What is rapid rescoring?

Sometimes, credit reports contain errors serious enough to cause consumers to be denied credit, a loan, an apartment or home loan or even a job.  Fortunately, the Fair Credit Reporting Act (FCRA) gives consumers the right to request that legitimate credit reporting errors are corrected.  Unfortunately, many consumers, particularly those trying to close on a mortgage loan, may not have the time it takes to make the change. 

If you find yourself in this predicament, a relatively unknown service, called rapid rescoring, can significantly speed up the dispute process — legitimately.  With the help of a mortgage lender or broker, consumers can get their reports corrected and rescored in a matter of days, rather than the typical one to three months. 

Rapid rescoring is somewhat costly — averaging $50 for every account that needs to be addressed.  However, improving your credit standing through rapid rescoring can make the difference between qualifying for a home or not.  It can also help consumers to obtain better loan terms, possibly saving thousands of dollars over the life of a mortgage loan.  If you’re interested in rapid rescoring, here’s what you need to know:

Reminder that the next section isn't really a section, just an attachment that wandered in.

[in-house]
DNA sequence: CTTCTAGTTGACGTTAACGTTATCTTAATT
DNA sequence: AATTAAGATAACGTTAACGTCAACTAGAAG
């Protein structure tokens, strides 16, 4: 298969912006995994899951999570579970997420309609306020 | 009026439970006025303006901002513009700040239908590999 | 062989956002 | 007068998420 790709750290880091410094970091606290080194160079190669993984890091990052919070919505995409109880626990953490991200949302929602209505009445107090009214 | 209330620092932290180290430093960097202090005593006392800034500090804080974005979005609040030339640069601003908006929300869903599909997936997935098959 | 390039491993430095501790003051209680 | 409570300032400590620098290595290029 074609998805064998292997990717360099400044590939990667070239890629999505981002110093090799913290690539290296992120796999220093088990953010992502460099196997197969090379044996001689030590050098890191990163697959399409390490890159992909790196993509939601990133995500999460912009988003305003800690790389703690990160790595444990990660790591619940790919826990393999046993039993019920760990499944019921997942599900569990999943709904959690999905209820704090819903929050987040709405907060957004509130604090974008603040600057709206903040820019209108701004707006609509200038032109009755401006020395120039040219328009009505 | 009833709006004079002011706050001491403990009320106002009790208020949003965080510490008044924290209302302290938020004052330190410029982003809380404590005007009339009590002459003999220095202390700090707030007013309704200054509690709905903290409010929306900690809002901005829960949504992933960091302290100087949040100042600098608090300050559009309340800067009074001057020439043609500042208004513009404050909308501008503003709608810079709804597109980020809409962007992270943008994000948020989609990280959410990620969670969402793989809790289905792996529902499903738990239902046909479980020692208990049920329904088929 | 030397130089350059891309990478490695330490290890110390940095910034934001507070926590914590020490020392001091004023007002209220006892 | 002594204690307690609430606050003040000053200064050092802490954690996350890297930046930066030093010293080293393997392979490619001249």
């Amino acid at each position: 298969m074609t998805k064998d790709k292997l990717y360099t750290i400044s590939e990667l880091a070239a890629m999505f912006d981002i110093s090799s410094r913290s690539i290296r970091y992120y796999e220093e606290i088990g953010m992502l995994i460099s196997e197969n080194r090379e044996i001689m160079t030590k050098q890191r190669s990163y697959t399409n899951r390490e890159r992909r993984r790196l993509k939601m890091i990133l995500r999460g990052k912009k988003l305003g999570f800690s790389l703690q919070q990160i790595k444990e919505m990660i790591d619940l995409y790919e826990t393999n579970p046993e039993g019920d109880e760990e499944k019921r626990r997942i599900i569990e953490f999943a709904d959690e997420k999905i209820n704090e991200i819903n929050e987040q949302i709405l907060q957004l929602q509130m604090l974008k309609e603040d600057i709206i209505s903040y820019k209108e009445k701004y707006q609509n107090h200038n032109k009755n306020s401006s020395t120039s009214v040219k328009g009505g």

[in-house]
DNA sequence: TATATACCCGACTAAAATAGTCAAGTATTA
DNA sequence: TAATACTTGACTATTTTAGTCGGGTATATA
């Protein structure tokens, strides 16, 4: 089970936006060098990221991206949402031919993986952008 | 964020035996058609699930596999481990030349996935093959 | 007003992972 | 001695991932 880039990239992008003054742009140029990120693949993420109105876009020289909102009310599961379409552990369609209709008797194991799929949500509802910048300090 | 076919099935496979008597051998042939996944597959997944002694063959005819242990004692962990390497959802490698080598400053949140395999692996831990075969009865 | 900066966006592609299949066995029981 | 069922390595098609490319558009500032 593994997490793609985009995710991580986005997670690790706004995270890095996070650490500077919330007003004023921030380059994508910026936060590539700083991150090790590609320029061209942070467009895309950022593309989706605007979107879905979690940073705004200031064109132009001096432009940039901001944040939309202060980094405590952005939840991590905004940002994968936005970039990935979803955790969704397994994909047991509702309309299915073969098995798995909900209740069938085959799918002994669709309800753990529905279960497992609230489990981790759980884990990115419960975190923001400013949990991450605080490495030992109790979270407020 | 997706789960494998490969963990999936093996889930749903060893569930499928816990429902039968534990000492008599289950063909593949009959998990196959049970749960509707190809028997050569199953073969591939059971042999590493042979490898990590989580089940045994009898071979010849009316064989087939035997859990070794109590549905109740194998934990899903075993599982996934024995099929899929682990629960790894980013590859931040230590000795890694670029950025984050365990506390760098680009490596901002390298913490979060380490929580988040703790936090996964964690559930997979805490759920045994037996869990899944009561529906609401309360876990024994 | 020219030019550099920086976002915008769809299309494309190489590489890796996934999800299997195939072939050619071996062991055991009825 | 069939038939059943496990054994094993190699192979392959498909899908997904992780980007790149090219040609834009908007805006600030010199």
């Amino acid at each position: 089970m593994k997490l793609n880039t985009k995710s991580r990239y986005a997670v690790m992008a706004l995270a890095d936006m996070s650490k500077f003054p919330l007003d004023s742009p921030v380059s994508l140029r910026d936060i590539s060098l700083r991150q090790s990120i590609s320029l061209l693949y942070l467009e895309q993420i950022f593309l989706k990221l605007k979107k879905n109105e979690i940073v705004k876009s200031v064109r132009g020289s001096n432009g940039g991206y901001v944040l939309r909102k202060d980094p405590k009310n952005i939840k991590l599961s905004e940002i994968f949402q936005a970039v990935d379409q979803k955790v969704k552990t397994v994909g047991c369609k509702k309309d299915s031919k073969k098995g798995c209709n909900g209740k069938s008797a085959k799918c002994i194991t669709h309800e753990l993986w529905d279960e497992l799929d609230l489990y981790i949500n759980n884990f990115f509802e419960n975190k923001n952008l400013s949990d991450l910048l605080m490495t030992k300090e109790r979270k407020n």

• You must work with a mortgage broker or lender.  Rapid rescoring is not available to consumers. 
  • In addition to reviewing your report for inaccurate negative information, also look for omissions. A study by the Consumer Federation of America and NCRA found that 78 percent of all files were missing at least one revolving credit account in good standing.
  • Do not waste your money trying to remove accurate negative entries from your report.  No one can legally remove accurate information from your credit file.
  • Locate proof that the item is an error.  If you are not able to provide documentation that the item is incorrect, rapid rescoring may not be helpful.
  • Realize that this is not a sure thing.  Your credit score is determined by a complex formula.  One change may or may not make a significant difference to lenders.

Finally, to avoid a time-crunch, vow to check your credit reports at least once each year and before making any major purchase.  To obtain your credit reports, visit www.AnnualCreditReport.com.   

Kim McGrigg is the former Manager of Community and Media Relations for MMI.